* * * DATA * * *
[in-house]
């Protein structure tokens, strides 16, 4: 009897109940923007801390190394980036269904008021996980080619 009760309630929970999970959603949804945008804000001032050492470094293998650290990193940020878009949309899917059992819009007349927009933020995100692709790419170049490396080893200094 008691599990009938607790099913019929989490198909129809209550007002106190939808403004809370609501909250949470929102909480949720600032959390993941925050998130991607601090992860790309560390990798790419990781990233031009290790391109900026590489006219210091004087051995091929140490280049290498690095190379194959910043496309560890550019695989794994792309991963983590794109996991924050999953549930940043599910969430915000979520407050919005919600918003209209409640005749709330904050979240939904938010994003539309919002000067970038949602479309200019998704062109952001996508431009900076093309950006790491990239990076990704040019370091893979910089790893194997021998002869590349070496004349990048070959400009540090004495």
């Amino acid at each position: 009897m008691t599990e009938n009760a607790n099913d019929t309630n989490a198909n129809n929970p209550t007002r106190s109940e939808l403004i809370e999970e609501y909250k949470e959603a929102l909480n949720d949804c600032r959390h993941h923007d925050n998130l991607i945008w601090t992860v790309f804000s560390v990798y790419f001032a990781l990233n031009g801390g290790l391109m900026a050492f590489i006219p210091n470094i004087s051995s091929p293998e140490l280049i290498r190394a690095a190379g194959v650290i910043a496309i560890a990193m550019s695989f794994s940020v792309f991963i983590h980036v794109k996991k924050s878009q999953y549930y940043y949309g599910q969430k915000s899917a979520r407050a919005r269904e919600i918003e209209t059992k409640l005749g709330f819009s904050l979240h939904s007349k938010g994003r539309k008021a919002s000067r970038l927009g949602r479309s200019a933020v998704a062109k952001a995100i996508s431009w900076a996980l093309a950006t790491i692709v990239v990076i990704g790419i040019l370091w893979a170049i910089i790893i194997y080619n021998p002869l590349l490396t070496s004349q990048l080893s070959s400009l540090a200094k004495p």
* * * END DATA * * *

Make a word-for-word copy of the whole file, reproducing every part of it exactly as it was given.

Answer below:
[in-house]
């Protein structure tokens, strides 16, 4: 009897109940923007801390190394980036269904008021996980080619 009760309630929970999970959603949804945008804000001032050492470094293998650290990193940020878009949309899917059992819009007349927009933020995100692709790419170049490396080893200094 008691599990009938607790099913019929989490198909129809209550007002106190939808403004809370609501909250949470929102909480949720600032959390993941925050998130991607601090992860790309560390990798790419990781990233031009290790391109900026590489006219210091004087051995091929140490280049290498690095190379194959910043496309560890550019695989794994792309991963983590794109996991924050999953549930940043599910969430915000979520407050919005919600918003209209409640005749709330904050979240939904938010994003539309919002000067970038949602479309200019998704062109952001996508431009900076093309950006790491990239990076990704040019370091893979910089790893194997021998002869590349070496004349990048070959400009540090004495």
């Amino acid at each position: 009897m008691t599990e009938n009760a607790n099913d019929t309630n989490a198909n129809n929970p209550t007002r106190s109940e939808l403004i809370e999970e609501y909250k949470e959603a929102l909480n949720d949804c600032r959390h993941h923007d925050n998130l991607i945008w601090t992860v790309f804000s560390v990798y790419f001032a990781l990233n031009g801390g290790l391109m900026a050492f590489i006219p210091n470094i004087s051995s091929p293998e140490l280049i290498r190394a690095a190379g194959v650290i910043a496309i560890a990193m550019s695989f794994s940020v792309f991963i983590h980036v794109k996991k924050s878009q999953y549930y940043y949309g599910q969430k915000s899917a979520r407050a919005r269904e919600i918003e209209t059992k409640l005749g709330f819009s904050l979240h939904s007349k938010g994003r539309k008021a919002s000067r970038l927009g949602r479309s200019a933020v998704a062109k952001a995100i996508s431009w900076a996980l093309a950006t790491i692709v990239v990076i990704g790419i040019l370091w893979a170049i910089i790893i194997y080619n021998p002869l590349l490396t070496s004349q990048l080893s070959s400009l540090a200094k004495p």